When two bodies, free of movement, are linked by a physical constraint (a maximum distance between them) how do their masses and velocities influence each other? Which formula with theses parameters gives the force applied by one of the two on the other?

For example :
I have two box (grey and red) that are next to each other attached by a rope of maximum length L, the grey one jump following the yellow curve C and i'm trying to get the equation to find the force applied to the red box when the distance between the boxes reach L.
V is the velocity when the gray box reach the red circle.
It would probably split into the radial force and the tangential force depending on the angle. I guess the answer would probably work for every position on the red circle.

I tried to read about pendulum but there was only the gravity taken into consideration, and it kinda felt like the tension was vertical. There might be an answer for me in one ticket but i just couldn't find it.

enter image description here

  • $\begingroup$ Welcome on Physics SE and thank you for the precise sketch :) Is there gravity in your simulation? Is the rope flexible (i.e., can it change length)? Where does the grey box continue to? $\endgroup$
    – Sanya
    Commented Aug 12, 2016 at 10:36
  • $\begingroup$ Thanks you. Yes there is also gravity. The rope is not flexible. The grey box continue following Ft (or -Ft if the angle between Ft and v > 90°) $\endgroup$ Commented Aug 12, 2016 at 11:14
  • $\begingroup$ if there is gravity, is the red box fixed? $\endgroup$
    – Sanya
    Commented Aug 12, 2016 at 11:46
  • $\begingroup$ not always, in this i've imagine the redbox on a fixed floor but eventually it could be in the air/fall too or be in movement with an other velocity for example (1,1). The gravity on the redbox is already applied by the engine but yes if they fall in the same direction and the same speed there should be no additional force on the redbox. (i've just realised o_O) $\endgroup$ Commented Aug 12, 2016 at 12:48
  • $\begingroup$ Are you saying that once grey box reaches the red circle it is then confined to move only along that circle? $\endgroup$
    – Deep
    Commented Aug 13, 2016 at 4:39

3 Answers 3


The string is inextensible, so it becomes taut instantaneously. The momentum of A changes instantaneously, hence in this model the tension in the string becomes infinite. Instead of dealing with force, we have to deal with an impulse, causing a change in momentum for particles A and B.

The traditional assumption has been that the final momentum is shared equally by the particles attached to the ends of the string. This is equivalent to a completely inelastic collision. However, this does not agree with the observed behaviour of real strings.

This difficulty was discussed in the following applied mathematics articles :
* A. G. Walker (1943). The inextensible string. Edinburgh Mathematical Notes, 33, pp 13-17
* E. E. Thompson (1986). Can an Inextensible String Be Elastic? The Mathematical Gazette Vol. 70, No. 454, pp. 296-298
* T. Roper and R. Hartley (1991). ...Assume the String Is Inextensible and Elastic.... The Mathematical Gazette Vol. 75, No. 471, pp. 15-23.

These authors suggest that it is more realistic to regard the string as elastic but with a very large spring constant $k$. The result is that kinetic energy is conserved as well as momentum along the line of the string - ie we treat this as an elastic collision.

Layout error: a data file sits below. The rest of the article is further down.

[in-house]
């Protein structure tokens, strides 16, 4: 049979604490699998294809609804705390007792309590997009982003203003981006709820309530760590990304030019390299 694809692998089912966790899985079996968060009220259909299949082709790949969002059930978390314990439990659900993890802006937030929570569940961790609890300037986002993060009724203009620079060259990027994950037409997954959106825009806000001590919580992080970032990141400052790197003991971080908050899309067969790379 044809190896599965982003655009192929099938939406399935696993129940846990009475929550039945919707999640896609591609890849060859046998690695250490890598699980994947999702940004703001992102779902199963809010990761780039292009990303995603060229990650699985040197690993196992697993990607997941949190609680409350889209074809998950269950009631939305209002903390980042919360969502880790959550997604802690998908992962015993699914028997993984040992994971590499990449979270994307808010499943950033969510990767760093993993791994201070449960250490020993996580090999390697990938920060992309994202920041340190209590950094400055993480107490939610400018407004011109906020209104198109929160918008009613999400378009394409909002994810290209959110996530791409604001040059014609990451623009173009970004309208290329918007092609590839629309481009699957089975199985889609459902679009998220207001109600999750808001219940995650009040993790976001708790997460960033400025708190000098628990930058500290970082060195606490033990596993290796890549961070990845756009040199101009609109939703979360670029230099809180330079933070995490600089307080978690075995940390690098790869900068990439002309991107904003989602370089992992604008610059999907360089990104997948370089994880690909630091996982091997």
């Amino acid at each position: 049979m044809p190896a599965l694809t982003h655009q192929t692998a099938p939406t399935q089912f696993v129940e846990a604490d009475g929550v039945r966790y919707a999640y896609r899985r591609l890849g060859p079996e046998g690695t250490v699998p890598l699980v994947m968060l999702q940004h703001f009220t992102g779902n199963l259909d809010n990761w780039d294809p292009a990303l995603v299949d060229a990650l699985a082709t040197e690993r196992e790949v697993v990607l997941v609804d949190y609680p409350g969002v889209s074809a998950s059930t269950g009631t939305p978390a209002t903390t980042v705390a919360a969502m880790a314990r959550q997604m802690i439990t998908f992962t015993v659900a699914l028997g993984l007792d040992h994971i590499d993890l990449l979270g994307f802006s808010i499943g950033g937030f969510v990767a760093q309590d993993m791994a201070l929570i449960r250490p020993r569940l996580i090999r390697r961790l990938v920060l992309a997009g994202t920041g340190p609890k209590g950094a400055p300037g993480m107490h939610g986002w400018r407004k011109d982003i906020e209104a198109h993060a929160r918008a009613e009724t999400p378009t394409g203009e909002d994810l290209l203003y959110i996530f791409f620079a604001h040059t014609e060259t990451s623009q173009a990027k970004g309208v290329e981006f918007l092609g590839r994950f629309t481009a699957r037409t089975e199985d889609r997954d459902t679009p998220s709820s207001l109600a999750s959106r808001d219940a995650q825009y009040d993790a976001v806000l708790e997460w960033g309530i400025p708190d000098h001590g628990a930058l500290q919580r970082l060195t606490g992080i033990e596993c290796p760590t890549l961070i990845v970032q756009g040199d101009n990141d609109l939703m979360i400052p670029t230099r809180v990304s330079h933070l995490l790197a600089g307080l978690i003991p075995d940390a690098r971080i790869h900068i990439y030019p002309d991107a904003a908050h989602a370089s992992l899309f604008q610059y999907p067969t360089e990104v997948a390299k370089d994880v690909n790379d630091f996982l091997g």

Instead of calculating kinetic energies it is easier to apply a coefficient of restitution $e=1$ to the collision, so that (along the string) the relative velocity of separation equals the relative velocity of approach.

For real strings neither model (completely inelastic or completely elastic) is completely accurate. The correct model is somewhere in between and depends on the material, construction and history of the particular string. Typically $e \approx 0.65$ according to Roper & Hartley p 18.

It appears that particle A is a projectile, falling under gravity in a parabola. When the string becomes taut its distance from B is $L$. You can work out the position and velocity of A when this happens. Then apply conservation of momentum and the restitutions law to the (partially) elastic collision along the line of the string. B is "jerked" towards A; the radial component of the velocity of A is reduced, but the tangential component is not affected. After this "collision" A again moves as a projectile, until the string becomes taut a second time.

If particle B is not free to move but is fixed in position then it has an effective mass much greater than that of A. The result of the collision in this case is that the radial velocity of A is reversed, like that of an elastic ball bouncing back after colliding with the ground.


well, I am not too sure about the physicallity of the whole situation anymore, but the force $F_r$ (so the radial part of the force $m_{grey} \vec{a}_{grey}$ needed to change the velocity of the grey box) will get transferred through the rope directly onto the red box. The direction will just be along the connecting line of those two boxes.


If an object is following a path, and some instant the tangent vector is $\hat{e}$ and the normal vector $\hat{n}$ then the velocity and accelerations are decomposed as

$$ \begin{align} \vec{v} &= v\, \hat{e} \\ \vec{a} &= \dot{v} \hat{e} + \frac{v^2}{r} \hat{n} \end{align} $$

Where $v$ and $\dot{v}$ are the scalar speed and acceleration along the path and $r$ is the radius of curvature of the path

Finally you add-up all the forces vectorially to get the equations of motion

$$ F_t \hat{e} + F_r \hat{n} + m \vec{g} + T \frac{\vec{\ell}}{\|\vec{\ell}\|} = m \vec{a} = m \dot{v}\, \hat{e} + \frac{m v^2}{r} \hat{n} $$

where $\vec{\ell}$ is the vector separation of the rope and $T$ is the tension


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